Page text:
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EMBO J. 2019 Aug 1:e101859. doi: 10.15252/embj.2019101859. [Epub ahead of print]

Rebuilding core abscisic acid signaling pathways of Arabidopsis in yeast.

Author information

1
Chair of Botany, TUM School of Life Sciences Weihenstephan, Technical University Munich, Freising, Germany.
2
Chair of Proteomics and Bioanalytics, TUM School of Life Sciences Weihenstephan, Technical University Munich, Freising, Germany.
3
Research Unit Analytical BioGeoChemistry (BGC), German Research Center for Environmental Health, Helmholtz Zentrum München, Neuherberg, Germany.
4
Chair of Analytical Food Chemistry, TUM School of Life Sciences Weihenstephan, Technical University Munich, Freising, Germany.
5
Faculty of Biology, Institute of Genetics, Ludwig Maximilian University of Munich, Munich, Germany.
6
Institut für Biologie und Biotechnologie der Pflanzen, Universität Münster, Münster, Germany.
7
Bavarian Center for Biomolecular Mass Spectrometry (BayBioMS), Technical University Munich, Freising, Germany.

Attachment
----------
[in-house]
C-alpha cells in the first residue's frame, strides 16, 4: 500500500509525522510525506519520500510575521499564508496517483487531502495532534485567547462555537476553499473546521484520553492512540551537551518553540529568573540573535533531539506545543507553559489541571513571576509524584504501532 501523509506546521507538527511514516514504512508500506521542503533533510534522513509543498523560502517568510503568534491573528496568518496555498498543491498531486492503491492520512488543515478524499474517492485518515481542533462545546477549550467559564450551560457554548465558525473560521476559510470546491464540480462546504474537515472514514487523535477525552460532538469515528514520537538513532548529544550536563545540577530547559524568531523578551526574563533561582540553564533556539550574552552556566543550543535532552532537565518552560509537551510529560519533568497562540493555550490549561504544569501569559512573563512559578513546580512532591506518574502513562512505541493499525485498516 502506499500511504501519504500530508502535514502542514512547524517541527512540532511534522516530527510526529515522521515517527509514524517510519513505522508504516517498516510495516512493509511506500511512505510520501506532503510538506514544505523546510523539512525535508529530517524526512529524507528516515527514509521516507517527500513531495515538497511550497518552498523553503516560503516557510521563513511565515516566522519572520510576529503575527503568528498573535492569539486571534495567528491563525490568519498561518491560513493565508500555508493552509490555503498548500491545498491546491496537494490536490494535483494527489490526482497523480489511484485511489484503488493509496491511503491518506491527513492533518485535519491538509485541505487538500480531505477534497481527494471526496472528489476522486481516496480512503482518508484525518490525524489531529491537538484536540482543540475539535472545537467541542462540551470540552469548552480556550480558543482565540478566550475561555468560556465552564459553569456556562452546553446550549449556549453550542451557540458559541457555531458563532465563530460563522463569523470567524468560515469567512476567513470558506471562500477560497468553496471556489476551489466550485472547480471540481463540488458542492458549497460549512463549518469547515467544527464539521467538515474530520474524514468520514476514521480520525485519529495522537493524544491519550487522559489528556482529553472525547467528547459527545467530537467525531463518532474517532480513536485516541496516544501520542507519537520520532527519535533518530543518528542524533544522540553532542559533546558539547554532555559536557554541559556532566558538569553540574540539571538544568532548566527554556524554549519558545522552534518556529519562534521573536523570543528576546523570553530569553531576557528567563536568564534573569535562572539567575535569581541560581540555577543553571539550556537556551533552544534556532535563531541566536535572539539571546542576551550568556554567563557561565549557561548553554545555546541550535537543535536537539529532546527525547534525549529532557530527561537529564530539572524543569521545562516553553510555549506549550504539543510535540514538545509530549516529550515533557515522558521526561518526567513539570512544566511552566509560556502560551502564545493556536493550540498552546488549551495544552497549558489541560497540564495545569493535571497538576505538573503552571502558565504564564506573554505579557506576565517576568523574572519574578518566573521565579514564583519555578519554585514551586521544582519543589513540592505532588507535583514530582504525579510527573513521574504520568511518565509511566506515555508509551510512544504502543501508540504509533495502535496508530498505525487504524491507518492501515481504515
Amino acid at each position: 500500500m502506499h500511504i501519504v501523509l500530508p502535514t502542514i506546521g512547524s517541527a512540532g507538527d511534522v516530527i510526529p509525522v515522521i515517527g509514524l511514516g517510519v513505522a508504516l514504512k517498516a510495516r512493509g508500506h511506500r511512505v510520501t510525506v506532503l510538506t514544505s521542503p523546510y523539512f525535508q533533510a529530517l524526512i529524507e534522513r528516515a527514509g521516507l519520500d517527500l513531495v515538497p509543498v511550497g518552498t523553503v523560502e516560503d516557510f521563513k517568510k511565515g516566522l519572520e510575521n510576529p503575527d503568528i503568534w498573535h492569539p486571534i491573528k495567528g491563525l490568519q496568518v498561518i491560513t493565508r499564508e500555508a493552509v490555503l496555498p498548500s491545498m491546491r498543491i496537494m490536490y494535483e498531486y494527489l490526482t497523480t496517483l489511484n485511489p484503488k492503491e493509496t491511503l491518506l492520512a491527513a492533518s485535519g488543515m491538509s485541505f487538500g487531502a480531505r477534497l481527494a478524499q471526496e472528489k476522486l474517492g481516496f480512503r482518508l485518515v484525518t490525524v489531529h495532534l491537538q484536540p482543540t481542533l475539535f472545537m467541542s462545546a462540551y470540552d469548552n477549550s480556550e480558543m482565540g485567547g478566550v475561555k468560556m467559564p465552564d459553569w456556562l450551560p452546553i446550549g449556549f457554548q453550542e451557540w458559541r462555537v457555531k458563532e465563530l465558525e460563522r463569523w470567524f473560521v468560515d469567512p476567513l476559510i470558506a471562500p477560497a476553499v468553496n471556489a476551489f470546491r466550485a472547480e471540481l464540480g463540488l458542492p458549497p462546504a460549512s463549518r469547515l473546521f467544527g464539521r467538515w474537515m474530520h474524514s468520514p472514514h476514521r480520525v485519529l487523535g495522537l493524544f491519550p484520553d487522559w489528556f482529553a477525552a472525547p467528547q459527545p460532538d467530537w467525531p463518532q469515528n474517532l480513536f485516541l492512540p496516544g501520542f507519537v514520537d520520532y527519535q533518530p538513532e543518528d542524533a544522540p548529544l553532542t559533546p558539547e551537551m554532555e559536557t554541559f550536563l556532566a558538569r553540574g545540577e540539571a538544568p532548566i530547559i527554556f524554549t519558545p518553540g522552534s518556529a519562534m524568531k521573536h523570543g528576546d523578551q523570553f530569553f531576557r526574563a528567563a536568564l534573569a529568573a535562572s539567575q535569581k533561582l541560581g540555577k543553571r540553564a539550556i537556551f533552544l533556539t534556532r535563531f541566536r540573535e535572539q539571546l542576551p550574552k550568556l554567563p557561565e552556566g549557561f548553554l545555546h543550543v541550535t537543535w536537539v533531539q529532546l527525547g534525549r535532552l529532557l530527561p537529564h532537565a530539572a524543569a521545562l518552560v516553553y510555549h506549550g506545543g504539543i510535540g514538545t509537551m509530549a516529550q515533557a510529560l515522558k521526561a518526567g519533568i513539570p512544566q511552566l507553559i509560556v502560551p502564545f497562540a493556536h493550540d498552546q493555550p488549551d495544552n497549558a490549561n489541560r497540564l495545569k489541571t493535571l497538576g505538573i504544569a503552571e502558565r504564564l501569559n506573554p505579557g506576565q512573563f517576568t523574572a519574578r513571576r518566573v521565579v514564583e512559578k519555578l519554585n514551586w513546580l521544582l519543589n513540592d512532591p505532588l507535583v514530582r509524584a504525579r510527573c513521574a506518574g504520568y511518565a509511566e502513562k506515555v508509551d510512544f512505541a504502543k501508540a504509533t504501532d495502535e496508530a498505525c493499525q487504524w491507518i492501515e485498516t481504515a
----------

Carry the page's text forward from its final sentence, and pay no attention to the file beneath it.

Abstract

The phytohormone abscisic acid (ABA) regulates plant responses to abiotic stress, such as drought and high osmotic conditions. The multitude of functionally redundant components involved in ABA signaling poses a major challenge for elucidating individual contributions to the response selectivity and sensitivity of the pathway. Here, we reconstructed single ABA signaling pathways in yeast for combinatorial analysis of ABA receptors and coreceptors, downstream-acting SnRK2 protein kinases, and transcription factors. The analysis shows that some ABA receptors stimulate the pathway even in the absence of ABA and that SnRK2s are major determinants of ABA responsiveness by differing in the ligand-dependent control. Five SnRK2s, including SnRK2.4 known to be active under osmotic stress in plants, activated ABA-responsive transcription factors and were regulated by ABA receptor complexes in yeast. In the plant tissue, SnRK2.4 and ABA receptors competed for coreceptor interaction in an ABA-dependent manner consistent with a tight integration of SnRK2.4 into the ABA signaling pathway. The study establishes the suitability of the yeast system for the dissection of core signaling cascades and opens up future avenues of research on ligand-receptor regulation.

KEYWORDS:

ABF ; RCAR/PYL/PYR1; SnRK2; abiotic stress; abscisic acid; clade A PP2C

PMID:
31368592
DOI:
10.15252/embj.2019101859

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